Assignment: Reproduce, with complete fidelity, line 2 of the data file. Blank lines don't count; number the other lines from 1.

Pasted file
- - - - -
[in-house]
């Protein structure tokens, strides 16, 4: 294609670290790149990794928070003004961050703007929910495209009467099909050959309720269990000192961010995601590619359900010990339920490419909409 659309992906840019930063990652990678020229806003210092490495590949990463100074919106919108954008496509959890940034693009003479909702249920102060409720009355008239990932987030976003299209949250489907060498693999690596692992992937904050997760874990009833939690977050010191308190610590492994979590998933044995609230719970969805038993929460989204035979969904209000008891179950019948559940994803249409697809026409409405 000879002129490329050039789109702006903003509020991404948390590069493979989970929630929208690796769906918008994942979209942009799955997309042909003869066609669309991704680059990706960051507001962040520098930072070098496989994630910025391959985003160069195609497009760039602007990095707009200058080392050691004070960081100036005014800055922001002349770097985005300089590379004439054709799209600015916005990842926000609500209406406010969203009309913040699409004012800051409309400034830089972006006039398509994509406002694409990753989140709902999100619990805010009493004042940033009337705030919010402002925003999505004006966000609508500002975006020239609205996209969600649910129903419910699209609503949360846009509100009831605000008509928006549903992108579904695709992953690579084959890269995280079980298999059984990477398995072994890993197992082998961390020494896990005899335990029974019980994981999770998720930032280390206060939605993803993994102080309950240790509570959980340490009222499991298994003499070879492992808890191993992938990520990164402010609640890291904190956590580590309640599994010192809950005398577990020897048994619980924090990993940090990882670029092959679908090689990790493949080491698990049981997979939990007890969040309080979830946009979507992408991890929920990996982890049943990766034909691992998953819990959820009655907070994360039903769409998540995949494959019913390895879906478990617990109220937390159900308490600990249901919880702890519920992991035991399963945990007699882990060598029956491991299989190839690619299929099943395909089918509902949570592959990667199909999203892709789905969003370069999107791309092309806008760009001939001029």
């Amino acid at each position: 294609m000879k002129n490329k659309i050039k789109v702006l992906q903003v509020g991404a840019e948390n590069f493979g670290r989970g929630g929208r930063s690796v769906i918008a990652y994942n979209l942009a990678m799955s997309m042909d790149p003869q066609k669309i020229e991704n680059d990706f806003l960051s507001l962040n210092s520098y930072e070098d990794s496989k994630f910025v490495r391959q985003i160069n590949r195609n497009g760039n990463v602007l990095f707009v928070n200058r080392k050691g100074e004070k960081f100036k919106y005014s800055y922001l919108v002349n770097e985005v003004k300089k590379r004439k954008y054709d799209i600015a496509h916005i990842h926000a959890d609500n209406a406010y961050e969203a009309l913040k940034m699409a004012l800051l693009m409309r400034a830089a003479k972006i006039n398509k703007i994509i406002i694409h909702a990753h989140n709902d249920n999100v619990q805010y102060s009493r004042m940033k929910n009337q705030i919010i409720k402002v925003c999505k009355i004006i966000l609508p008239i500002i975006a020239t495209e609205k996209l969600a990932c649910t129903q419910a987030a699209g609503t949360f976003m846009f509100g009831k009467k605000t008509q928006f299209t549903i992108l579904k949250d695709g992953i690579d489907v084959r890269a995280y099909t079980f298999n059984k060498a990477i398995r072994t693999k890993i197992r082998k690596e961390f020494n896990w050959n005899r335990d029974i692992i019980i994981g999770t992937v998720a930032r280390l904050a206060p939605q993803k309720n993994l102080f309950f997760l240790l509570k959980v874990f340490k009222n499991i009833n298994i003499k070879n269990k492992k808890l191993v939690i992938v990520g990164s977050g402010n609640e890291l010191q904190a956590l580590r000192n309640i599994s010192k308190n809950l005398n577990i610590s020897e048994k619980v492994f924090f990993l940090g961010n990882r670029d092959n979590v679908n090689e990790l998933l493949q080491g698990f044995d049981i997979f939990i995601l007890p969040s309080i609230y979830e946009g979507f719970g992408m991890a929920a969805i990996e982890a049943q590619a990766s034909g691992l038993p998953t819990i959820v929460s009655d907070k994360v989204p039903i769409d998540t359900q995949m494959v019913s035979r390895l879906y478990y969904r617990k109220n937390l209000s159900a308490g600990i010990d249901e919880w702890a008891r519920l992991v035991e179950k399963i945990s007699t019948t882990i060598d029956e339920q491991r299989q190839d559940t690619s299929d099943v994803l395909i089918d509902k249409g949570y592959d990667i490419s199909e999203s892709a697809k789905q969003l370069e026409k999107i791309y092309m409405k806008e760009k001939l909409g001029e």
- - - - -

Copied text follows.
């Protein structure tokens, strides 16, 4: 294609670290790149990794928070003004961050703007929910495209009467099909050959309720269990000192961010995601590619359900010990339920490419909409 659309992906840019930063990652990678020229806003210092490495590949990463100074919106919108954008496509959890940034693009003479909702249920102060409720009355008239990932987030976003299209949250489907060498693999690596692992992937904050997760874990009833939690977050010191308190610590492994979590998933044995609230719970969805038993929460989204035979969904209000008891179950019948559940994803249409697809026409409405 000879002129490329050039789109702006903003509020991404948390590069493979989970929630929208690796769906918008994942979209942009799955997309042909003869066609669309991704680059990706960051507001962040520098930072070098496989994630910025391959985003160069195609497009760039602007990095707009200058080392050691004070960081100036005014800055922001002349770097985005300089590379004439054709799209600015916005990842926000609500209406406010969203009309913040699409004012800051409309400034830089972006006039398509994509406002694409990753989140709902999100619990805010009493004042940033009337705030919010402002925003999505004006966000609508500002975006020239609205996209969600649910129903419910699209609503949360846009509100009831605000008509928006549903992108579904695709992953690579084959890269995280079980298999059984990477398995072994890993197992082998961390020494896990005899335990029974019980994981999770998720930032280390206060939605993803993994102080309950240790509570959980340490009222499991298994003499070879492992808890191993992938990520990164402010609640890291904190956590580590309640599994010192809950005398577990020897048994619980924090990993940090990882670029092959679908090689990790493949080491698990049981997979939990007890969040309080979830946009979507992408991890929920990996982890049943990766034909691992998953819990959820009655907070994360039903769409998540995949494959019913390895879906478990617990109220937390159900308490600990249901919880702890519920992991035991399963945990007699882990060598029956491991299989190839690619299929099943395909089918509902949570592959990667199909999203892709789905969003370069999107791309092309806008760009001939001029």